Children's parliament recommends annual sittings

Stabroek News
August 9, 1999

Annual meetings were one of the recommendations to emerge on Saturday from the working committees of both government and opposition members of the Children's Parliament which met for two days at the National Cultural Centre in Georgetown.

The youthful assembly which comprised members from all ten regions of the country concluded on Saturday afternoon, and recommended annual sittings in order to expose more young people to the decision making process. It was also proposed, among other things, that branches of the Government Analyst Food and Drug Department should be established throughout the country to properly scrutinise food products; that better salaries and conditions of service should be made available to youths to encourage them to stay and develop their country and that more primary and secondary schools should be developed in interior locations especially in Regions Seven, Eight and Nine.

The second sitting of the Children's Parliament had earlier debated articles in relation to the development and protection of the child.

Discussions centred around some seven areas including the right to education which at the primary level should be free; the right to access information without hindrance; the right not to be hurt; the right to be protected from unhealthy working conditions; the right to be protected from illegal drugs and the right to be protected from sexual abuse.

There was lively debate between students on both the government and opposition sides of the house with areas of disagreement reminiscent of actual parliamentary debates. The government side spoke about the measures that were in place to protect the child while the opposition side berated the government for doing very little and questioned their commitment to guaranteeing the rights of the child. This was all done in an atmosphere of friendliness and cordiality which was a feature of the two-day sitting.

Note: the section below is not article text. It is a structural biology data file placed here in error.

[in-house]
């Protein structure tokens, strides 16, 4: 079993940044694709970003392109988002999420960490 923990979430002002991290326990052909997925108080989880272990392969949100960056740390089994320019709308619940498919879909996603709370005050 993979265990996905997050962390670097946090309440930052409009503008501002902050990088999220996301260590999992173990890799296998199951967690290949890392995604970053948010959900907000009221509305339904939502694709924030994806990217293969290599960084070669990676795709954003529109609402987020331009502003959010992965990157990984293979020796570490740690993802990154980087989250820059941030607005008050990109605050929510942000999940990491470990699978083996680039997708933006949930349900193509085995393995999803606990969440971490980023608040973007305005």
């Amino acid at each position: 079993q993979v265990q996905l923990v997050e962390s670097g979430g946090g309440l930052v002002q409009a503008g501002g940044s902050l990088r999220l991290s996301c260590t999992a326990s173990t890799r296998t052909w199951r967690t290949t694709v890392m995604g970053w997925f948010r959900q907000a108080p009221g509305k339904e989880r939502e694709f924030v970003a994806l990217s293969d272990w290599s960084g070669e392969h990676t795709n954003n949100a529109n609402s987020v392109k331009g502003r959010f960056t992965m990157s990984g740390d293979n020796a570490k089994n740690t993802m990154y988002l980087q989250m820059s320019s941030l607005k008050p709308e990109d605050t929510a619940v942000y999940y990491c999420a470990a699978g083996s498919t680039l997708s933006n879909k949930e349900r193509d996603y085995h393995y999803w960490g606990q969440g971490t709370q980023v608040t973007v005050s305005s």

Six independent members also made submissions to the parliament in which they articulated their views on the various articles discussed on the day's agenda.

Before the final adjournment of the parliament, there were closing remarks by the Assistant Representative of the United Nations Children's Fund (UNICEF) local office, Juan Carlos Espinola, who hailed the sitting of the children's parliament as a significant event. He highlighted a few areas where there could have been greater emphasis in their recommendations like the monitoring of school leavers to determine their progress after formal schooling. He concluded his presentation by thanking those persons involved in making the event a reality. The Speaker also came in for special mention by the UNICEF official for his high quality of control over the assembly.

The children themselves were given an opportunity to relate their experiences on their participation at the sittings with some holding strong views on subjects discussed at the two-day meeting.

In brief remarks, Shirley Ferguson, Co-ordinator of the activity, promised to push for the recommendations coming out of the forum to be sent to parliament. She commended the students on their attendance and high level of meaningful participation despite the short period they had to prepare for the sitting. She also wished them well in their exams and future endeavours.

An opposition member from Region 1 moved the motion for the Adjournment of the assembly.

The speaker of the Children's Parliament, Merrano Isaacs, pledged that the recommendations would be forwarded to the National Assembly for consideration.

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